The Parents Television Council urged the U.S. Department of Justice and the FCC to appeal the case to the Supreme Court, arguing that unless the Court upholds previously established and longstanding law, the Commission's power to protect the public interest would be severely undermined. In March of 2008 the U.S. Supreme Court agreed to hear the case during its 2008-2009 term. Once again the PTC filed a friend-of-the-court brief, this time not only asking the Supreme Court to find in favor of the specific fines against Fox, but to reaffirm the constitutionality of the FCC’s ability to enforce broadcast decency.


In its brief, the PTC made the points that broadcast television is still a “uniquely pervasive” influence in America; it is still uniquely accessible to children; and it still confronts the viewer in the privacy of the home, all points that the Supreme Court made in the Pacifica ruling. Furthermore, the PTC stated that, rather than arguing over precisely which words are indecent, broadcasters could and should adopt a zero-tolerance policy towards indecency.  By implementing a 10-second delay, especially during live broadcasts, the networks would greatly curb indecent programming on television, and would help to protect America’s children and families.


But shortly thereafter, the broadcast networks showed their true colors, and demonstrated that they have absolutely no regard for the concerns of the millions of Americans whose airwaves they are permitted to use free of charge. On August 1st, 2008, ABC, CBS and NBC closed ranks with Fox and filed briefs defending Fox’s claim that airing the “f-word” and “s-word” was not indecent. These briefs even condemned the Pacifica ruling -- and claimed that broadcasters should not be bound by any type of indecency law! In spite of testimony by network executives before Congress promising to abide by the indecency laws; in spite of pledges of zero-tolerance policies following Janet Jackson’s striptease during the 2004 Super Bowl halftime show; in spite of signing consent decrees promising to adhere to the law; in spite of their legal briefs claiming that they would follow the indecency law if only they had better clarity from the FCC – in spite of all these promises to abide by the law, the networks now said that they should be able to air any profanity, any amount of nudity, as much explicit sex, and all the graphic and gratuitous violence they want, without any restrictions whatsoever.


In making this astonishing statement, the broadcast networks claimed that, because of cable and satellite TV, broadcast TV was no longer "uniquely pervasive" – even though more than 98% of American homes own a TV that picks up broadcasts, more than receive cable or use the Internet. But even as the broadcast networks were telling the Supreme Court that the public airwaves are no longer “uniquely pervasive,” they were making millions of dollars in profit every month – and were doing so by using a public utility free of charge!


This desire on the part of those who use the publicly-owned airwaves was shown to be a matter of concern for all parents when, several months after the networks’ announcement, the PTC released its most recent study of profanity on television. This study found that profanity on prime-time broadcast television not only increased tremendously since 1998, but that harsher profanity also became more common in the same period. More than a quarter of the expletives children hear unbleeped or partially-bleeped on broadcast television today are some form of the "f-word," the "s-word," or the "b-word." After an expletive is first used on television, usage of the word becomes commonplace in fairly short order, with the result that the broadcast networks then feel the need to up the ante with even more profanity. In total, nearly 11,000 expletives were aired during prime time on broadcast TV in 2007 – nearly twice as many as in 1998. As just one example, the “f-word” aired only once on prime-time broadcast TV in all of 1998 – yet it appeared 1,147 times on prime-time broadcast TV in 2007.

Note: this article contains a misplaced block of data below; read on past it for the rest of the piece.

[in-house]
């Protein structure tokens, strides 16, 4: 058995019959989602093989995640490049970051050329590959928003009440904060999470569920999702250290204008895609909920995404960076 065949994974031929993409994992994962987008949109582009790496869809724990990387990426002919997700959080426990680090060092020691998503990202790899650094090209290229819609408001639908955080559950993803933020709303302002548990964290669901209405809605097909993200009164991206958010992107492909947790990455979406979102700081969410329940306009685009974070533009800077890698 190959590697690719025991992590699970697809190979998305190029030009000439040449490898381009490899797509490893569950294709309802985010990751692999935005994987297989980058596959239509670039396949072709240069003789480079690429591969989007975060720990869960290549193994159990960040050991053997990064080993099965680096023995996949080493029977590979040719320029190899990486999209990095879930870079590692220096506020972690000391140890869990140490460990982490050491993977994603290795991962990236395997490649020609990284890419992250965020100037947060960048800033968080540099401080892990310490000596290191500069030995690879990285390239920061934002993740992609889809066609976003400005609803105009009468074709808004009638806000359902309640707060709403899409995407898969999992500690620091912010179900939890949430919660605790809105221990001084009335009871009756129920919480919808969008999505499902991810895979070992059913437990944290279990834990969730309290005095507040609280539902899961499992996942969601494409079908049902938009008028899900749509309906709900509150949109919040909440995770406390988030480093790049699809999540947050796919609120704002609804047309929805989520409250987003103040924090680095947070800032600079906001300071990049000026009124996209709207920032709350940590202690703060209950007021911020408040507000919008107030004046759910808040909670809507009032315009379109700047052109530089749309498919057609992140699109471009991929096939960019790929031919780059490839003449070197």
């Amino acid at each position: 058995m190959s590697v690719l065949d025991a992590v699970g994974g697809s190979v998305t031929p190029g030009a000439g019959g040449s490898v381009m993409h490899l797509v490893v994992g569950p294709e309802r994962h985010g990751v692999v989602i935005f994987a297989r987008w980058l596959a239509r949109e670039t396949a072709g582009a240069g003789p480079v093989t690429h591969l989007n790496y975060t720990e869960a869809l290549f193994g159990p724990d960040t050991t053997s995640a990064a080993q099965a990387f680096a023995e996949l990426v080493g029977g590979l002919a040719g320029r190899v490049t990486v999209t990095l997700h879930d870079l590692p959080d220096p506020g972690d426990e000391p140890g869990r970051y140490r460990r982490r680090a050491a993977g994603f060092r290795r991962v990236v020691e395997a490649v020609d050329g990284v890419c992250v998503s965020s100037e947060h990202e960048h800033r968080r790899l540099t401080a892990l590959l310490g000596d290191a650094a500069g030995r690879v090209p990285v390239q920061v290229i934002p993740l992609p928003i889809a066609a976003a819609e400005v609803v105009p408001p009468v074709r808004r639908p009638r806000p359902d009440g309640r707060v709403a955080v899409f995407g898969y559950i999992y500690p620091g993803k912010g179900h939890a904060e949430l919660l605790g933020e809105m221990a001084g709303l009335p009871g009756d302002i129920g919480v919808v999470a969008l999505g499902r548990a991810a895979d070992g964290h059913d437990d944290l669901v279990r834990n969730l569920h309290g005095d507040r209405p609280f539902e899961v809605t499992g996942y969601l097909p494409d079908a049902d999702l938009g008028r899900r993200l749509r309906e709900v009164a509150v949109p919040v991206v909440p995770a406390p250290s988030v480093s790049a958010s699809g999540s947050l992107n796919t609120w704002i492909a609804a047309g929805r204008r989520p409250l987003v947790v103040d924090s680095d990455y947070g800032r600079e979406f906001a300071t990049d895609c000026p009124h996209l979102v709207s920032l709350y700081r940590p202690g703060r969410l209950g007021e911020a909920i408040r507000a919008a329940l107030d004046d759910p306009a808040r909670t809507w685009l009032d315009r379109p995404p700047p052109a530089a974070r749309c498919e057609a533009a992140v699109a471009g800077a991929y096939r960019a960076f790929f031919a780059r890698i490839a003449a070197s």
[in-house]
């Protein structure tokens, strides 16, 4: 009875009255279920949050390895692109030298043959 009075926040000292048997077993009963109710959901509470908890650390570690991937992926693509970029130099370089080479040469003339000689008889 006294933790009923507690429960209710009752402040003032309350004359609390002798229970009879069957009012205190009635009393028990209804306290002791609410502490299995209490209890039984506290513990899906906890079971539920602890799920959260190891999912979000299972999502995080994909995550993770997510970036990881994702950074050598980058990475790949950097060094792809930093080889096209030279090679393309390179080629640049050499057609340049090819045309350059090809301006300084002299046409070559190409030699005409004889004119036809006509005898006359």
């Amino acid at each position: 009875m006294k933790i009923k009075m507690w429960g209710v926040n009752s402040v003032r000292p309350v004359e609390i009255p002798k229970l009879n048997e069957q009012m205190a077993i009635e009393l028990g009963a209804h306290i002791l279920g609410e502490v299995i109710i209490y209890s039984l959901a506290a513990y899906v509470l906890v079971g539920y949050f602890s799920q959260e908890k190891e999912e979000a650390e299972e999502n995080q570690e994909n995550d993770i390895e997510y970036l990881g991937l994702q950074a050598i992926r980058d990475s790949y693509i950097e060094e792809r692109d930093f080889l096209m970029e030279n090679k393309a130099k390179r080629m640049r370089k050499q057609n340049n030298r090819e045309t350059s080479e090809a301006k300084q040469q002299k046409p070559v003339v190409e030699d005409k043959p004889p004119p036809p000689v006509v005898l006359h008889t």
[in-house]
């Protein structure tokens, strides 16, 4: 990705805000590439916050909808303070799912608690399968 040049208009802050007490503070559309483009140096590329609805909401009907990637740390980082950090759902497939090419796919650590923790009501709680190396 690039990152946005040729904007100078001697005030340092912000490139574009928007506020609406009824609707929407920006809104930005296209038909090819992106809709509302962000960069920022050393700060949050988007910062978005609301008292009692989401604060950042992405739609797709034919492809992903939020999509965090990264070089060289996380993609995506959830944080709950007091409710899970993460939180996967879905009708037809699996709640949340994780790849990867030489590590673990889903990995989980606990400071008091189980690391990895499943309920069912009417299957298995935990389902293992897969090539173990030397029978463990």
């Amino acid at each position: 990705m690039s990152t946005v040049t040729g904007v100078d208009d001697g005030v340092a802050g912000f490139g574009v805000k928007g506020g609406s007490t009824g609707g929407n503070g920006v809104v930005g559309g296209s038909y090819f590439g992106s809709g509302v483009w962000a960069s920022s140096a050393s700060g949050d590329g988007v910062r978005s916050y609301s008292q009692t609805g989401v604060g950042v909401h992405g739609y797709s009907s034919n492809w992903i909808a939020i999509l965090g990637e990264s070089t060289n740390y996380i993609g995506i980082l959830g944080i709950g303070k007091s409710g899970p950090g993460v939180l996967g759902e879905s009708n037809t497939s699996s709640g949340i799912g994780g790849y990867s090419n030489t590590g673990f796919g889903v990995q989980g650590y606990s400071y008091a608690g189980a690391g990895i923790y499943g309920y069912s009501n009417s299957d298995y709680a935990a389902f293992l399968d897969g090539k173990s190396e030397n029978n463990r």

By 2008, six of George Carlin’s “Seven Dirty Words” had aired unedited on broadcast TV during prime-time viewing hours. While the networks like to claim that the FCC’s enforcement of broadcast decency laws has a “chilling effect” on free speech, it is clear that in fact the opposite is true: broadcast standards have become so permissive that the phrase “broadcast standards” is now an oxymoron.


Even though there are many more forms of entertainment today than there once were -- the Internet, mobile technology, iPods and the like – the Supreme Court’s wisdom and logic in its Pacifica decision still stands. Broadcasting is every bit as “uniquely pervasive” today as was in 1978. The American people have a right to expect that the publicly-owned airwaves be kept free of indecent material, as the law requires. A large majority (79%) of the American people -- all Americans, not just those with children – believe that there is too much coarse language on TV. And an overwhelming number of adults believe that there should be tougher enforcement of decency rules on broadcast television


During the recent Supreme Court case, the broadcast networks stated their belief that they are above the law, and that they need not take into account the wishes of the millions of Americans whose public property they are exploiting for their own greedy ends. If broadcasters want to use the public airwaves to deliver their product to every home in the country for free – and make billions of dollars in profit every year by doing so -- then they must abide by the indecency laws as prescribed by Congress, affirmed by the Supreme Court and enforced by the FCC. 


Today’s ruling affirmed the right of the American people to have a say in how the broadcast airwaves are used.  Now it is up to the FCC to do its job and enforce the law.